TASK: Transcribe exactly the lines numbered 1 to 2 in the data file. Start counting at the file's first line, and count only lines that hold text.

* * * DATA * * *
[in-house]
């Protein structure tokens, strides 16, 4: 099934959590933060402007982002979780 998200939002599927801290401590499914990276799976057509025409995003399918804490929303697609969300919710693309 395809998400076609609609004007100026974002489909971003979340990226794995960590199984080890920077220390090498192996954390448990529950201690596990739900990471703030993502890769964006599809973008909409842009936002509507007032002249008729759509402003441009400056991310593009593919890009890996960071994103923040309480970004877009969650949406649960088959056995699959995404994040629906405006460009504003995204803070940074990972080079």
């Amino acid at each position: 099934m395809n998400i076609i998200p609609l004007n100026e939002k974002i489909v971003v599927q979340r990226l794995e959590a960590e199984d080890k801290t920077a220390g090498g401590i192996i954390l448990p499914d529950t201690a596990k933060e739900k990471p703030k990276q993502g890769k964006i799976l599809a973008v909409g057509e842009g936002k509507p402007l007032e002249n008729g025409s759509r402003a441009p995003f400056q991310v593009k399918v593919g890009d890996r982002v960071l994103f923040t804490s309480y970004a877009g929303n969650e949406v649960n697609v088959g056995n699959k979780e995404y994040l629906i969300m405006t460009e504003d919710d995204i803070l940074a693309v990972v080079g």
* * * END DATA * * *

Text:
[in-house]
């Protein structure tokens, strides 16, 4: 099934959590933060402007982002979780 998200939002599927801290401590499914990276799976057509025409995003399918804490929303697609969300919710693309 395809998400076609609609004007100026974002489909971003979340990226794995960590199984080890920077220390090498192996954390448990529950201690596990739900990471703030993502890769964006599809973008909409842009936002509507007032002249008729759509402003441009400056991310593009593919890009890996960071994103923040309480970004877009969650949406649960088959056995699959995404994040629906405006460009504003995204803070940074990972080079």